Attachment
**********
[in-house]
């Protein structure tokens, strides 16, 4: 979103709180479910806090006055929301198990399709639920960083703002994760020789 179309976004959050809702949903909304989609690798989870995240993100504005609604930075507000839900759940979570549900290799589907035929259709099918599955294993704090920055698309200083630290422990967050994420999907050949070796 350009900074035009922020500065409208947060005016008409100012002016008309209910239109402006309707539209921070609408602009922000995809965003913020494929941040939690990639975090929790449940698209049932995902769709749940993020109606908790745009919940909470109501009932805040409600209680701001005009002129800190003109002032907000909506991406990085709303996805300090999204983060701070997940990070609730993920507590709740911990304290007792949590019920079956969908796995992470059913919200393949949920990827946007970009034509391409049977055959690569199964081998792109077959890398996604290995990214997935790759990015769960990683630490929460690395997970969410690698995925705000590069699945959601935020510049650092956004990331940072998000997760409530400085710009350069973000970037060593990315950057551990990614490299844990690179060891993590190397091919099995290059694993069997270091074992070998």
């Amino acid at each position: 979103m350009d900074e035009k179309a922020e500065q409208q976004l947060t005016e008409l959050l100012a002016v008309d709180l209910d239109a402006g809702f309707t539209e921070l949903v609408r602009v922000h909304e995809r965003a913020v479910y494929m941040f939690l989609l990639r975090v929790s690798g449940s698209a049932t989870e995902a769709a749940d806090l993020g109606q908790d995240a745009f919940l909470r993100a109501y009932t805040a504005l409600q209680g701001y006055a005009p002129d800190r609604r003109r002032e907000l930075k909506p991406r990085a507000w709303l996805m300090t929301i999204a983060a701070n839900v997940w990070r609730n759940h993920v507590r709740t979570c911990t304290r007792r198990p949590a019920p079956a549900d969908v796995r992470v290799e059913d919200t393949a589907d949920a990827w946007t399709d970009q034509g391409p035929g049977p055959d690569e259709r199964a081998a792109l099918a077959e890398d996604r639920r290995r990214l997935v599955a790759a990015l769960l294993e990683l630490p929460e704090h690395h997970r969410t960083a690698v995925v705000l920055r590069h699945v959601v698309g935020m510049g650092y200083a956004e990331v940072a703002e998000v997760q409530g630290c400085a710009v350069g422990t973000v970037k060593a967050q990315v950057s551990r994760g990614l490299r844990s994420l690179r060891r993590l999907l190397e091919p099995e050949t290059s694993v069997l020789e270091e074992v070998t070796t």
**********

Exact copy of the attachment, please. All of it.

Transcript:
[in-house]
């Protein structure tokens, strides 16, 4: 979103709180479910806090006055929301198990399709639920960083703002994760020789 179309976004959050809702949903909304989609690798989870995240993100504005609604930075507000839900759940979570549900290799589907035929259709099918599955294993704090920055698309200083630290422990967050994420999907050949070796 350009900074035009922020500065409208947060005016008409100012002016008309209910239109402006309707539209921070609408602009922000995809965003913020494929941040939690990639975090929790449940698209049932995902769709749940993020109606908790745009919940909470109501009932805040409600209680701001005009002129800190003109002032907000909506991406990085709303996805300090999204983060701070997940990070609730993920507590709740911990304290007792949590019920079956969908796995992470059913919200393949949920990827946007970009034509391409049977055959690569199964081998792109077959890398996604290995990214997935790759990015769960990683630490929460690395997970969410690698995925705000590069699945959601935020510049650092956004990331940072998000997760409530400085710009350069973000970037060593990315950057551990990614490299844990690179060891993590190397091919099995290059694993069997270091074992070998």
């Amino acid at each position: 979103m350009d900074e035009k179309a922020e500065q409208q976004l947060t005016e008409l959050l100012a002016v008309d709180l209910d239109a402006g809702f309707t539209e921070l949903v609408r602009v922000h909304e995809r965003a913020v479910y494929m941040f939690l989609l990639r975090v929790s690798g449940s698209a049932t989870e995902a769709a749940d806090l993020g109606q908790d995240a745009f919940l909470r993100a109501y009932t805040a504005l409600q209680g701001y006055a005009p002129d800190r609604r003109r002032e907000l930075k909506p991406r990085a507000w709303l996805m300090t929301i999204a983060a701070n839900v997940w990070r609730n759940h993920v507590r709740t979570c911990t304290r007792r198990p949590a019920p079956a549900d969908v796995r992470v290799e059913d919200t393949a589907d949920a990827w946007t399709d970009q034509g391409p035929g049977p055959d690569e259709r199964a081998a792109l099918a077959e890398d996604r639920r290995r990214l997935v599955a790759a990015l769960l294993e990683l630490p929460e704090h690395h997970r969410t960083a690698v995925v705000l920055r590069h699945v959601v698309g935020m510049g650092y200083a956004e990331v940072a703002e998000v997760q409530g630290c400085a710009v350069g422990t973000v970037k060593a967050q990315v950057s551990r994760g990614l490299r844990s994420l690179r060891r993590l999907l190397e091919p099995e050949t290059s694993v069997l020789e270091e074992v070998t070796t």